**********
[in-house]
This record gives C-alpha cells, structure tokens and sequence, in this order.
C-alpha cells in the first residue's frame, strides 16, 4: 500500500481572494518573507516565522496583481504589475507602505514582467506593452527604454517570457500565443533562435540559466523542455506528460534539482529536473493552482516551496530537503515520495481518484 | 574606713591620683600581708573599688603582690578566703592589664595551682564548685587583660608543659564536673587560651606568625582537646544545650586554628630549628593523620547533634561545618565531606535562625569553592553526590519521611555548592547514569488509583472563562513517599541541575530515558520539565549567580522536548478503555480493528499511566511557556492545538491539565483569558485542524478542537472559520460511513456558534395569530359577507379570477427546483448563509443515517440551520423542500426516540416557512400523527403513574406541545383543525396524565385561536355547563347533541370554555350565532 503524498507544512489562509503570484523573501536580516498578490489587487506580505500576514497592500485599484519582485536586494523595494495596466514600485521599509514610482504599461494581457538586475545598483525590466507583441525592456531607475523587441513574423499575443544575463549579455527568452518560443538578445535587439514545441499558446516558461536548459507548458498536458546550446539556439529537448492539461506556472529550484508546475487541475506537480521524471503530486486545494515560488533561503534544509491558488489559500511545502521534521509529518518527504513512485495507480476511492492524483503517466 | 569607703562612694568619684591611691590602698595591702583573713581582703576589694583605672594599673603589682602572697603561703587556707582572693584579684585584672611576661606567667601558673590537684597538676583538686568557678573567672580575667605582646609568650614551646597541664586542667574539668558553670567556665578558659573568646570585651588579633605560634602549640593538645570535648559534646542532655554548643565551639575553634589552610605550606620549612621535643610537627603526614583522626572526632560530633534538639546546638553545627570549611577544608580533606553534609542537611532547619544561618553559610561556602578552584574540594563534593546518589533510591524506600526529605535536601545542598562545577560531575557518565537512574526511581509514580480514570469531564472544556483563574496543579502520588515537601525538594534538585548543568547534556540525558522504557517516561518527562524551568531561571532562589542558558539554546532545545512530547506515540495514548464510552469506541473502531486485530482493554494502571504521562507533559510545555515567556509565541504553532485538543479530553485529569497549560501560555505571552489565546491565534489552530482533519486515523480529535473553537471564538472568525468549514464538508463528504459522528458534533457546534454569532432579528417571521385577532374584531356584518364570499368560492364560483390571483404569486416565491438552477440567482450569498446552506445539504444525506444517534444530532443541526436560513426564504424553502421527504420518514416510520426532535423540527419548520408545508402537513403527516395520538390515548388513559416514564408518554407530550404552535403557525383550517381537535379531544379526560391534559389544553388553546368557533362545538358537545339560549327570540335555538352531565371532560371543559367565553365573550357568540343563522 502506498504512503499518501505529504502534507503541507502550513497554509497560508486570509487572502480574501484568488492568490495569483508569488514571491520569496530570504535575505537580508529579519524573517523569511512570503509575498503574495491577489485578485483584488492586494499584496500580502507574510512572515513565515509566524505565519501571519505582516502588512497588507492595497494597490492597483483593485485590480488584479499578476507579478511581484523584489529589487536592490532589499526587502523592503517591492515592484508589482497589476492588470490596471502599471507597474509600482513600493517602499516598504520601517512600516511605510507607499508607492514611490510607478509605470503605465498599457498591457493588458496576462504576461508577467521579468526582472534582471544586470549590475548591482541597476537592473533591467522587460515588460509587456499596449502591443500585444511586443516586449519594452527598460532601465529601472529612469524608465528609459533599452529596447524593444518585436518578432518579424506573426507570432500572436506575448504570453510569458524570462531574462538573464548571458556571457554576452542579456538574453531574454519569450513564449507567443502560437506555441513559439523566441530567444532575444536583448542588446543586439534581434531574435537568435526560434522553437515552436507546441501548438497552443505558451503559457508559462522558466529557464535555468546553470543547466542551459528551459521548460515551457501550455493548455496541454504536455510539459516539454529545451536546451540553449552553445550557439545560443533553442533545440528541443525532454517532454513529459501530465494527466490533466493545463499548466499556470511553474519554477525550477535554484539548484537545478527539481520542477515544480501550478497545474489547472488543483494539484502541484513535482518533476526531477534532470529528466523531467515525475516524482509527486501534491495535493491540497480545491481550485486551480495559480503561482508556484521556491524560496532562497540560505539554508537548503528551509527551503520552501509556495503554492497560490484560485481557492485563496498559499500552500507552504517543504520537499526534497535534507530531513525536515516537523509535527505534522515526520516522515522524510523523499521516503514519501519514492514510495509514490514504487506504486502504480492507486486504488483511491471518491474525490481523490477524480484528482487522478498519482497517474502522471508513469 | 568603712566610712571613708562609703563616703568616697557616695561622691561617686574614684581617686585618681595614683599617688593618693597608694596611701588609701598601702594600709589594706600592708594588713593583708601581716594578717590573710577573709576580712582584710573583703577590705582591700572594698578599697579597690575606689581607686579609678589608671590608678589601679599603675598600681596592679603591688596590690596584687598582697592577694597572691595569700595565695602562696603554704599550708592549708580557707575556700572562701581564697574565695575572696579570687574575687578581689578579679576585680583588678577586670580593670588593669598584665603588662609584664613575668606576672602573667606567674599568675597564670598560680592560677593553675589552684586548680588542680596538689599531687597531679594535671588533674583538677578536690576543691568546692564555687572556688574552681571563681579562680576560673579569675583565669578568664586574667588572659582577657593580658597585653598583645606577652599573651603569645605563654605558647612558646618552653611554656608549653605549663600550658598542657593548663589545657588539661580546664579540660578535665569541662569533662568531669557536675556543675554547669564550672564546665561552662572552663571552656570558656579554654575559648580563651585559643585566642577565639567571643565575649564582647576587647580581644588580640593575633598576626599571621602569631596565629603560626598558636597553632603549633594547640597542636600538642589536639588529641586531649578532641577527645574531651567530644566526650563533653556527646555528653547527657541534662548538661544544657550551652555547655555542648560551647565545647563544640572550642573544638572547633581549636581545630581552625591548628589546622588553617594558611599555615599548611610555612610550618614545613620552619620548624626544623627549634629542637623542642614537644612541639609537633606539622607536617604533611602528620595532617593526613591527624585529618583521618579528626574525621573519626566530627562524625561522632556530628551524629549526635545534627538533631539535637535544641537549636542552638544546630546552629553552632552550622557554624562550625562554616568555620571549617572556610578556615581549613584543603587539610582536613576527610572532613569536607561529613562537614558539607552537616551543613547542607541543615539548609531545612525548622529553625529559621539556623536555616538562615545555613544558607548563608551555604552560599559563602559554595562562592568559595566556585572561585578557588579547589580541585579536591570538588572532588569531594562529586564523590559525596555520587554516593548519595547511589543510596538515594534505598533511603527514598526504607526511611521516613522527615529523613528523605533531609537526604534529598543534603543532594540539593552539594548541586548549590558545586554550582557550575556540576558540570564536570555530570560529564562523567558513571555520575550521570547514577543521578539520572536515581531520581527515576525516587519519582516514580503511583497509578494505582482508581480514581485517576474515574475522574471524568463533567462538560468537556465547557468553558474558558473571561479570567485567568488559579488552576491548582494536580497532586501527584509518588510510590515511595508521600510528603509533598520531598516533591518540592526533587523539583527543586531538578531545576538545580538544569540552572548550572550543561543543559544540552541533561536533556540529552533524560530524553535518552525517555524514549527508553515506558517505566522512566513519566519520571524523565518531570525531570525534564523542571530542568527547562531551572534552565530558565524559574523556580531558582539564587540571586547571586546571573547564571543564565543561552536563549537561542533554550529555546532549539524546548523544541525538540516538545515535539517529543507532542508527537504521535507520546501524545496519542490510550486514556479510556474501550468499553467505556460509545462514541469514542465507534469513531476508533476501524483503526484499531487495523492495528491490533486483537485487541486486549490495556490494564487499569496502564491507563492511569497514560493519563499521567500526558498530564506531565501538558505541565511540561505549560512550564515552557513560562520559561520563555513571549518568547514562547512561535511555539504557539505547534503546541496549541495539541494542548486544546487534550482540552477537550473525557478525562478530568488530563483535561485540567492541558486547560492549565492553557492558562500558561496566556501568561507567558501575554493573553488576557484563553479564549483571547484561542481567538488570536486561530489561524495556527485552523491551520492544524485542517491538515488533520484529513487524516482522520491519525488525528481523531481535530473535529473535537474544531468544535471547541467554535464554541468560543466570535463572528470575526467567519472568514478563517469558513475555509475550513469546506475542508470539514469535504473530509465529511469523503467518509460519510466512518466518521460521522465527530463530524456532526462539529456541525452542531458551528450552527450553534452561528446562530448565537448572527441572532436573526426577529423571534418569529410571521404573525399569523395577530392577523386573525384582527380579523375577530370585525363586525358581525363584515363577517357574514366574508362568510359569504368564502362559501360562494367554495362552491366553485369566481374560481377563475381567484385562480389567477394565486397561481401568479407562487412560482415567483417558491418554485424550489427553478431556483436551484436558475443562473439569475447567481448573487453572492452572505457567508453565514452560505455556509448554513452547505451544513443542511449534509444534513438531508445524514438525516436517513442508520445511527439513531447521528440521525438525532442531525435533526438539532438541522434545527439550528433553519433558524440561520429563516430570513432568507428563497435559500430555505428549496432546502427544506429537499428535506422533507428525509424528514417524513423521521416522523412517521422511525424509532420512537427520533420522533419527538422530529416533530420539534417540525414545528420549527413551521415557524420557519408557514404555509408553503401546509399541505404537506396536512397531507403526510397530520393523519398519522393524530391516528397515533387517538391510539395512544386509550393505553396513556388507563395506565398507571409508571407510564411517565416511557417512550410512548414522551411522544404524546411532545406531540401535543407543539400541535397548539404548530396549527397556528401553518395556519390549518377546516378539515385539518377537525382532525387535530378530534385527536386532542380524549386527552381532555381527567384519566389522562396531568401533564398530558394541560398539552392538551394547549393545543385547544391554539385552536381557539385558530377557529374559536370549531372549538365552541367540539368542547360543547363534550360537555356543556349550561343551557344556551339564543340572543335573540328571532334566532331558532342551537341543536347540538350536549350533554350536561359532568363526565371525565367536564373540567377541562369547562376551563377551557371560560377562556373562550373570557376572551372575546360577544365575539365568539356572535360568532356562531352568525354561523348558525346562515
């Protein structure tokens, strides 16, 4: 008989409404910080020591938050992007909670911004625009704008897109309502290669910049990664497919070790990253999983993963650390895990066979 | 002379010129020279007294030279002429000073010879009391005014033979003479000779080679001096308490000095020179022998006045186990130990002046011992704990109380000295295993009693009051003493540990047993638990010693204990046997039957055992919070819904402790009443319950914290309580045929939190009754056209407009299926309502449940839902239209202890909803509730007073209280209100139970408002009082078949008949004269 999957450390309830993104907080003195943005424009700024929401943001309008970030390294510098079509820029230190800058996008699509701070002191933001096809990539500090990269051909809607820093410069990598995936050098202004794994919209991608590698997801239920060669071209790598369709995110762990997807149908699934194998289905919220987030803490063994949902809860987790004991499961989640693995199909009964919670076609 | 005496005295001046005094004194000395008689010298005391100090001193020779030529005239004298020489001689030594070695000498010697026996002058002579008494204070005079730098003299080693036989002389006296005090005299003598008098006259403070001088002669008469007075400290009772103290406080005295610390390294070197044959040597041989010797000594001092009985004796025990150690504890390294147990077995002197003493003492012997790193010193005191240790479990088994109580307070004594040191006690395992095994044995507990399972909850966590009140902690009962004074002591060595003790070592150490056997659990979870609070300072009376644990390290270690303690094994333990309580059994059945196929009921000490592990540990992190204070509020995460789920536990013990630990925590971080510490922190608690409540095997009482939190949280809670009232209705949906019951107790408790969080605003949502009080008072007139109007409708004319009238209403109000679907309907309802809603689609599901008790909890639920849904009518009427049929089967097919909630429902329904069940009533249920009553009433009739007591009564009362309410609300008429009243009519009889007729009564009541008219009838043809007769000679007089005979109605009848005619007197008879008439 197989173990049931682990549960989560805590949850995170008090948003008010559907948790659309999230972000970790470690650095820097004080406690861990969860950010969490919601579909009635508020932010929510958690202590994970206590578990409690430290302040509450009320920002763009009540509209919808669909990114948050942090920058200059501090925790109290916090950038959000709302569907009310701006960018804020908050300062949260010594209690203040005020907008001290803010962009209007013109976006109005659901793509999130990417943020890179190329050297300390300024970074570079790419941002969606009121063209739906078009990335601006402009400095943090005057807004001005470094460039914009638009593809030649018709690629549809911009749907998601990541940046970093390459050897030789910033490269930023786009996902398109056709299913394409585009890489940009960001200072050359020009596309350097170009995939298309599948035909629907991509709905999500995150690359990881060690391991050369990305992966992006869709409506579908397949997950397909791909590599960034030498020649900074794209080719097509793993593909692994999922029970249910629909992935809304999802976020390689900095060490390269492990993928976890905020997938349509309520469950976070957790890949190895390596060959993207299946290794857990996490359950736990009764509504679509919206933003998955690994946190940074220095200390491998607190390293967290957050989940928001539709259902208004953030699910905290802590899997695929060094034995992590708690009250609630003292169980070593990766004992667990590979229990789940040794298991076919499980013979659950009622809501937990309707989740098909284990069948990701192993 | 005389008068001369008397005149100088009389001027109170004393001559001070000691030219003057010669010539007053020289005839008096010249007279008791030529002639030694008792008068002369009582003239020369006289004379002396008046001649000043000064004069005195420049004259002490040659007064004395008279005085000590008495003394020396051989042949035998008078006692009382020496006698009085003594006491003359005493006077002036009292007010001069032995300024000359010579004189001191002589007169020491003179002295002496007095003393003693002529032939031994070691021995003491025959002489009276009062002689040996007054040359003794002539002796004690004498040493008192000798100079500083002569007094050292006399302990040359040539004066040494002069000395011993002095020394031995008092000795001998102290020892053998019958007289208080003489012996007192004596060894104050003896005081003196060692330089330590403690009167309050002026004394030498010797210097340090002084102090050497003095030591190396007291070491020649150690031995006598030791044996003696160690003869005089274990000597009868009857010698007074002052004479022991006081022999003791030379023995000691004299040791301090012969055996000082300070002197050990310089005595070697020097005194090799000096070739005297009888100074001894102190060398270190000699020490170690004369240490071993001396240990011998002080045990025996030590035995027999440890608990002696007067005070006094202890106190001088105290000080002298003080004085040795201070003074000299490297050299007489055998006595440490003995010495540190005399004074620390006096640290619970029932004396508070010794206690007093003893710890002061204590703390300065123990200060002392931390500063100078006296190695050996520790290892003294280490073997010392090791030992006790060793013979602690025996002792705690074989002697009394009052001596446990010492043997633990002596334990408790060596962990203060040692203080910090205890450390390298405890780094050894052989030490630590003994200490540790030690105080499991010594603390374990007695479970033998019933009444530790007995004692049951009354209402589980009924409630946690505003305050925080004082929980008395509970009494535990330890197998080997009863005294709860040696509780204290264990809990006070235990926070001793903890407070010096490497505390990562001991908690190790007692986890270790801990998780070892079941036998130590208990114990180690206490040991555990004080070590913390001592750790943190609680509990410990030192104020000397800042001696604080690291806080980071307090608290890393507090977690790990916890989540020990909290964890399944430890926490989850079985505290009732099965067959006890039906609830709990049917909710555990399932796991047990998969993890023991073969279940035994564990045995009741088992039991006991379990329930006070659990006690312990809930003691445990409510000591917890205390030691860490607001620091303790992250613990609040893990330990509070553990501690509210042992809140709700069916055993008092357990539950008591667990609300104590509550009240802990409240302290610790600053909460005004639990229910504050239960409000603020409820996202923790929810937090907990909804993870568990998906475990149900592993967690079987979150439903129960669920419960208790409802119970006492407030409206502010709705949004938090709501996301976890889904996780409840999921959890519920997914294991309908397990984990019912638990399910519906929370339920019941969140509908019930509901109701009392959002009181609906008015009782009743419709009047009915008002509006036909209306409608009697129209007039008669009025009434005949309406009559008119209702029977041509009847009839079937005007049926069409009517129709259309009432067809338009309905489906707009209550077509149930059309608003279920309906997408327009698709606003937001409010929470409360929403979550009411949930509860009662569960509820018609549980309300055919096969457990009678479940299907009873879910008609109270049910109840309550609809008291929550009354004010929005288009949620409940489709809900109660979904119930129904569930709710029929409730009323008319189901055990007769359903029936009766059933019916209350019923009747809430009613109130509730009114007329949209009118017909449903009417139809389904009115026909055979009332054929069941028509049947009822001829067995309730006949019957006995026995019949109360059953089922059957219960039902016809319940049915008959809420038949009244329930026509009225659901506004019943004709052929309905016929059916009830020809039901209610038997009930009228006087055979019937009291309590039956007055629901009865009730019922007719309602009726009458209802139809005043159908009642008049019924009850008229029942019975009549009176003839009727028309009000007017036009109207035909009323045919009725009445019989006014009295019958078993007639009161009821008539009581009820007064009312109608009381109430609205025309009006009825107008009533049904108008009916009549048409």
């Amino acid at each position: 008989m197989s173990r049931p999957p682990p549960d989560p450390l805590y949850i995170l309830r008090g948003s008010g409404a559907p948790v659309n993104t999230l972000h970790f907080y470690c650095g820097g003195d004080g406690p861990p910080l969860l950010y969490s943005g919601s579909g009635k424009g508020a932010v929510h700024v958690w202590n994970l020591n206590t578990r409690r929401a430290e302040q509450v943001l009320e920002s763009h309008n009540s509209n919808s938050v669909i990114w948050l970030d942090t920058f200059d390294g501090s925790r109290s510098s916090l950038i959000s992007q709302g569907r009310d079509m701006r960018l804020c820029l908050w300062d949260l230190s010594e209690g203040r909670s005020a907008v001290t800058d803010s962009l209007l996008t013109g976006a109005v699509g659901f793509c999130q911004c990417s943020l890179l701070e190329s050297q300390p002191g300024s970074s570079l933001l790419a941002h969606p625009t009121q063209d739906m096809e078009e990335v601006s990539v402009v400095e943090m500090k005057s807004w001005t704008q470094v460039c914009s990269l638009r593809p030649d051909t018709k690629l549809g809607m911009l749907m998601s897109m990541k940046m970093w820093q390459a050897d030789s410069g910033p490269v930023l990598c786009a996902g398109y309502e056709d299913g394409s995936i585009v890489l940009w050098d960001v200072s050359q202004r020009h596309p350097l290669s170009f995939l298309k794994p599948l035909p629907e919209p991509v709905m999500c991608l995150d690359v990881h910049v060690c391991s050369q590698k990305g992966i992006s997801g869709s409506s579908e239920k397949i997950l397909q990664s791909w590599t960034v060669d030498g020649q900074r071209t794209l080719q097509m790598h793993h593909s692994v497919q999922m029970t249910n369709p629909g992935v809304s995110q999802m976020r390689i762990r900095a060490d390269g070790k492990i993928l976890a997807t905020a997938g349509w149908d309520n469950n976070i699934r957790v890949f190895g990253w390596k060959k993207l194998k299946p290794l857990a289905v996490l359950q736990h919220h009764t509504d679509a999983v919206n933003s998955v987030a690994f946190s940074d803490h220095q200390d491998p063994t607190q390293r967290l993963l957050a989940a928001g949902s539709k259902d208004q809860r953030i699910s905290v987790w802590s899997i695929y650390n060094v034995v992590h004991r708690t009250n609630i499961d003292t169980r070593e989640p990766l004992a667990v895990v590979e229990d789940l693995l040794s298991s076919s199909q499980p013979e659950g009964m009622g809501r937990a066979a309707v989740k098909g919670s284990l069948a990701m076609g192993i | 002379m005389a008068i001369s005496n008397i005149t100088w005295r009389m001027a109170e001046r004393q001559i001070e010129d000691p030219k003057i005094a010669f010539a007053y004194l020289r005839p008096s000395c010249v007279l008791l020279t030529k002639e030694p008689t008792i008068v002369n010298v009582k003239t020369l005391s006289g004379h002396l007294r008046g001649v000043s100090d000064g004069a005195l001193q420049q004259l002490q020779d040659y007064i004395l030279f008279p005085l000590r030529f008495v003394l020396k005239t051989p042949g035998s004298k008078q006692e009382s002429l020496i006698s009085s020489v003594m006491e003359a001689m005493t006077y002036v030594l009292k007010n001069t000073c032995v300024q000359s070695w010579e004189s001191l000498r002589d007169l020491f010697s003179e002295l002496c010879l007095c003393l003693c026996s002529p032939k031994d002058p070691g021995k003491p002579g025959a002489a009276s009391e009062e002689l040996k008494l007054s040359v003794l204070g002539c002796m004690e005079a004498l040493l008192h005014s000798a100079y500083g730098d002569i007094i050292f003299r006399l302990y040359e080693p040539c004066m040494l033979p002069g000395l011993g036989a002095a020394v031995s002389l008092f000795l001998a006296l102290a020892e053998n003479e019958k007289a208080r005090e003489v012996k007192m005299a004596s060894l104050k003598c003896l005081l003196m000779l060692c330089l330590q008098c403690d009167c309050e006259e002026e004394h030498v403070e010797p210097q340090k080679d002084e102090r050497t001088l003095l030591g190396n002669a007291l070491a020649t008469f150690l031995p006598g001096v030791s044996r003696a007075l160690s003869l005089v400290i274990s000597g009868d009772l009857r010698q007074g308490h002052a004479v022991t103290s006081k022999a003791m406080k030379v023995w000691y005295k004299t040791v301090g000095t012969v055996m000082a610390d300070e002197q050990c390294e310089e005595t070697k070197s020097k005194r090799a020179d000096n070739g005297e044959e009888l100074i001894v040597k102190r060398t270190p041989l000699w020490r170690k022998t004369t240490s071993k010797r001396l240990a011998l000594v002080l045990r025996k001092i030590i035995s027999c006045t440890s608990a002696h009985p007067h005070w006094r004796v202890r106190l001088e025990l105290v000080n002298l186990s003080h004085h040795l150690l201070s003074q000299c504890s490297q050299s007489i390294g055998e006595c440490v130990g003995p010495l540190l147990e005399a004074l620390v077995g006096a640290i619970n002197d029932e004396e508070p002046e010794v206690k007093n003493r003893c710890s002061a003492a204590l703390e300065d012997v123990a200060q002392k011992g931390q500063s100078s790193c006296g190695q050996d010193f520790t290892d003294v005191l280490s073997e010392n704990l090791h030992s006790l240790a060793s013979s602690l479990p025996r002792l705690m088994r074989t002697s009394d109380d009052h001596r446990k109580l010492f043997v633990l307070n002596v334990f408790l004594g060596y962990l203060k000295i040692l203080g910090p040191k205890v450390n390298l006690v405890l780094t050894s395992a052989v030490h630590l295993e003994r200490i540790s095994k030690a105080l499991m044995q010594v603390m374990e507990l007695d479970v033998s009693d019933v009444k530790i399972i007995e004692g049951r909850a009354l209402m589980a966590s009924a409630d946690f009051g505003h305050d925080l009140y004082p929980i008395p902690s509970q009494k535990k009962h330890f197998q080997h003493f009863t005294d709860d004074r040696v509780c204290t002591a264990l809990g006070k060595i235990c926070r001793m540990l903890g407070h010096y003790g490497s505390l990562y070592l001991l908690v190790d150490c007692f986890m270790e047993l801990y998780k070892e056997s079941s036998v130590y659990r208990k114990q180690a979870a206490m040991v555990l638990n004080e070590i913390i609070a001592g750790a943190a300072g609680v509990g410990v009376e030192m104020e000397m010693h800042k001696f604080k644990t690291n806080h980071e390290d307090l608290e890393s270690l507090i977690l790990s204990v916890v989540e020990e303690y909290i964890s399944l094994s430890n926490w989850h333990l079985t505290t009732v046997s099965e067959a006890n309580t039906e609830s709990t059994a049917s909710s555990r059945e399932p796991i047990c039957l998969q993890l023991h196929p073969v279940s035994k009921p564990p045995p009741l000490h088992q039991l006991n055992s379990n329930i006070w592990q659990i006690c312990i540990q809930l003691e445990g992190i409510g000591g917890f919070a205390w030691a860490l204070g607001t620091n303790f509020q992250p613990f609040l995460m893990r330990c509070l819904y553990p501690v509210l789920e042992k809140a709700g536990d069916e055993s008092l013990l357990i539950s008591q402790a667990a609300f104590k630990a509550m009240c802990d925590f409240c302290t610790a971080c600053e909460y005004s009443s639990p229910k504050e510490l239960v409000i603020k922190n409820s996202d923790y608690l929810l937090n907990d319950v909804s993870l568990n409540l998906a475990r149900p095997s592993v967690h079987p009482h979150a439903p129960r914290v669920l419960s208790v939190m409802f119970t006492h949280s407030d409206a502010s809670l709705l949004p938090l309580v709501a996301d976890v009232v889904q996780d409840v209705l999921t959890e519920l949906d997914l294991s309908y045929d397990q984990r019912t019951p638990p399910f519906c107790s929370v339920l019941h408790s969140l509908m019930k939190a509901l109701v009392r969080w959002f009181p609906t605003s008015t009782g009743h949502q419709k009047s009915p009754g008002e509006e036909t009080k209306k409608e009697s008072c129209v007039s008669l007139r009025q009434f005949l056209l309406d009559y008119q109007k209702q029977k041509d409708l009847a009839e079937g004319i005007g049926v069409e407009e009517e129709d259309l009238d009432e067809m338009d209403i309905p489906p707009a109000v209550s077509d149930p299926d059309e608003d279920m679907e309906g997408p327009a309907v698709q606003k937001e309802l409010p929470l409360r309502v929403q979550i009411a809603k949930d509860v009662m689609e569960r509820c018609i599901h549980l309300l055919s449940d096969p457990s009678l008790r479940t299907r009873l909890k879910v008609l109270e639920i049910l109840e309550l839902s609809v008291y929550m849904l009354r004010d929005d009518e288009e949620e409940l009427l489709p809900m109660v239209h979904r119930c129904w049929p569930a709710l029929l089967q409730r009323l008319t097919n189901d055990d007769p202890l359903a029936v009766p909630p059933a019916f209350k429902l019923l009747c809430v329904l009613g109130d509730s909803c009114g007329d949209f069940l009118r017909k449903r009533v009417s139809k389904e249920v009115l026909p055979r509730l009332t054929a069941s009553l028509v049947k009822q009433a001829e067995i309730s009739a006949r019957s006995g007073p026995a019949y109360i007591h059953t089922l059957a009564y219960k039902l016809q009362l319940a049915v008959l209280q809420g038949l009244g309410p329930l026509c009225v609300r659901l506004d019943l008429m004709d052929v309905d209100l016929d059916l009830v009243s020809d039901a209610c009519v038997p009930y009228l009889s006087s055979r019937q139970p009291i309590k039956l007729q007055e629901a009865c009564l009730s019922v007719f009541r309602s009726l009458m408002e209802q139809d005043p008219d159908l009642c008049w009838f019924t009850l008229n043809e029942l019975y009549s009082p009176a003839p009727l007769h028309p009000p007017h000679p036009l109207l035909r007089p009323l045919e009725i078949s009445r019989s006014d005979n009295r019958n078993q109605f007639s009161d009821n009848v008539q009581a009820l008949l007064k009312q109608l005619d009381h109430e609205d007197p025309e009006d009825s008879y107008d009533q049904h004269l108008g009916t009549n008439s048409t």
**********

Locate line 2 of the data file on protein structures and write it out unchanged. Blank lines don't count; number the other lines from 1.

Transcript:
This record gives C-alpha cells, structure tokens and sequence, in this order.